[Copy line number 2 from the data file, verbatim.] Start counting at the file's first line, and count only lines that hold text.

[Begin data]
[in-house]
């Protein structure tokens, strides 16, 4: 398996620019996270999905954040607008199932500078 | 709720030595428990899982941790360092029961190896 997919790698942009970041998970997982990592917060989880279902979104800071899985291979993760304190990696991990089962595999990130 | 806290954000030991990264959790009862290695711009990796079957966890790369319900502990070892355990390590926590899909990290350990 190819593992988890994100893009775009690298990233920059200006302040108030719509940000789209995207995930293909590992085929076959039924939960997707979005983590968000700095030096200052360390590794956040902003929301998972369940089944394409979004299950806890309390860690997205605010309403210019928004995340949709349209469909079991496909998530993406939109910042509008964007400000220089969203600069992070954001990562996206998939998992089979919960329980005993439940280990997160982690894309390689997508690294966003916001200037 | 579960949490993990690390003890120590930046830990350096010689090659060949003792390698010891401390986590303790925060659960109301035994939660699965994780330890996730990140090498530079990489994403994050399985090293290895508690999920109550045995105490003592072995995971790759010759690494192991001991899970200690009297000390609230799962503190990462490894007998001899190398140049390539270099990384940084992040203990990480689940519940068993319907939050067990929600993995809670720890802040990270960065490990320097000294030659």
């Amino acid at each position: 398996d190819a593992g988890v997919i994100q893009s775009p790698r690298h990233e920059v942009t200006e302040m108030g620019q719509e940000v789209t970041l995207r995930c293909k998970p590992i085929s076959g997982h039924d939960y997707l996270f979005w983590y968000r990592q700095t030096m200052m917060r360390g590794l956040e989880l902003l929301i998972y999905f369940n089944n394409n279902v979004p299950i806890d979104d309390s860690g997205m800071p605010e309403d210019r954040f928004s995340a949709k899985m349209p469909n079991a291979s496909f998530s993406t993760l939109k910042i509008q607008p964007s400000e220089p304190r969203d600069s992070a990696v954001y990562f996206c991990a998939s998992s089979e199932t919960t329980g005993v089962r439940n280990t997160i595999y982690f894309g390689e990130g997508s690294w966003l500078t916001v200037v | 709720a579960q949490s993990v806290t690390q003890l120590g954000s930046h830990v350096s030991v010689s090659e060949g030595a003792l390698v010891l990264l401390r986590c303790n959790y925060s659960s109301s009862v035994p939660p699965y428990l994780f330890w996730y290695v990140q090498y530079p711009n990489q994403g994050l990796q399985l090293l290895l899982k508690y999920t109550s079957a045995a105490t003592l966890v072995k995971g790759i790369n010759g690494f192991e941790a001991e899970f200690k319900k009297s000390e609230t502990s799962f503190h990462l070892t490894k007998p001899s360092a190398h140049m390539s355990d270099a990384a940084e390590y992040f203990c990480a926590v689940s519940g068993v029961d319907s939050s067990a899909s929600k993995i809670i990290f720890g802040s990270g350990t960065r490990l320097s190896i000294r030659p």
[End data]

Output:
């Protein structure tokens, strides 16, 4: 398996620019996270999905954040607008199932500078 | 709720030595428990899982941790360092029961190896 997919790698942009970041998970997982990592917060989880279902979104800071899985291979993760304190990696991990089962595999990130 | 806290954000030991990264959790009862290695711009990796079957966890790369319900502990070892355990390590926590899909990290350990 190819593992988890994100893009775009690298990233920059200006302040108030719509940000789209995207995930293909590992085929076959039924939960997707979005983590968000700095030096200052360390590794956040902003929301998972369940089944394409979004299950806890309390860690997205605010309403210019928004995340949709349209469909079991496909998530993406939109910042509008964007400000220089969203600069992070954001990562996206998939998992089979919960329980005993439940280990997160982690894309390689997508690294966003916001200037 | 579960949490993990690390003890120590930046830990350096010689090659060949003792390698010891401390986590303790925060659960109301035994939660699965994780330890996730990140090498530079990489994403994050399985090293290895508690999920109550045995105490003592072995995971790759010759690494192991001991899970200690009297000390609230799962503190990462490894007998001899190398140049390539270099990384940084992040203990990480689940519940068993319907939050067990929600993995809670720890802040990270960065490990320097000294030659």